Some two miles south were the famous postcard views but at the end of my street was the state park that formed the top of the gorge. I spent so many hours there, the equivalent, I'm sure, of whole weeks of my life. Sometimes we stayed at the top of the gorge, walking along the trails. Often we took the foot paths down to the river's edge, climbing down hundreds of feet to the bluest water, freshly churned from its ride down the famous ledge.
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There was another way, though, and it's the one that was the most physically challenging, the one I can find no official information for, the one I took least and loved best, the one that felt riskiest. People are allowed at the top of the gorge and people are allowed at the bottom of the gorge, but what about on the vertical cliffs between top and bottom?
There was this spot (I'm sure I could still find it today) where if you hopped the protective railing at the top of the gorge, hopped down a boulder under a bush, carefully not looking at the vista that made it look like you'd fall straight into the river, where a steep zig-zagged dirt path led to a set of steel cables anchored into the escarpment.
I'm not sure if it's really called rapelling if you climb down with no safety ropes or gloves or harnesses or helmets but we would squeeze those cables, lean back just enough to find the next foothold with our feet, and descend vertically into the gorge. Sometimes, if we were feeling terribly energetic, we'd use those cables to climb back up. Most of the time we needed to find the stone steps. It's more than 400 steps up, curvy, angled, eroded stone steps, but that was the easier path.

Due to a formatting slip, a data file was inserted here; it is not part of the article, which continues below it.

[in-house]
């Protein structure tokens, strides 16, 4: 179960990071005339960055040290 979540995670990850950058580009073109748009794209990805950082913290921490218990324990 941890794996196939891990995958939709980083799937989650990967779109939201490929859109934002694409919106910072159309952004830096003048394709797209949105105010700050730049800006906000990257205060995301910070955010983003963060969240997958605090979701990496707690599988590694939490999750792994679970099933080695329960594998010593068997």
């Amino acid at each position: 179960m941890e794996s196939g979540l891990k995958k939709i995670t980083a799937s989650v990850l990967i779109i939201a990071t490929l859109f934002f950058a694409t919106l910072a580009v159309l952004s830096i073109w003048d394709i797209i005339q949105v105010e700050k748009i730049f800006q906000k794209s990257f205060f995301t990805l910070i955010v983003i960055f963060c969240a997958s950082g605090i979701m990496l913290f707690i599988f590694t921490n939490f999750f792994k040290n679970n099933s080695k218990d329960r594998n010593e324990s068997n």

And you knew you were allowed at the top and you knew you were allowed at the bottom but there are no signs, not even warnings, about the steel cables. You knew you weren't supposed to be on those cables. They don't officially exist, and sometimes they're cut away, pins and bolts and no cables. And then somehow, the cables show up again. To find them, you just have to jump over the railing at the edge of a cliff.
I think about that space, liminal in access, permission, memory. Those cables thrilled me, challenged me, terrified and exhilarated me. They were probably illegal to climb and inherently bore an element of risk (although any climb down the gorge does) and they tested me. They were so important to my sense of self and ability and trust and confidence. They taught self-reliance and -confidence and adventure and trusting my instincts, not based on posted rules established on a median sense of ability but on carefully considering for myself what could or could not be done.
Lessons like those have to be learned a little out of sight sometimes.
This post was inspired by Raising Cubby: A Father and Son’s Adventures with Asperger’s, Trains, Tractors, and High Explosives by John Elder Robison, who encouraged his son to be an explorer. Join From Left to Write on March 12 as we discuss Raising Cubby. As a member, I received a copy of the book for review purposes.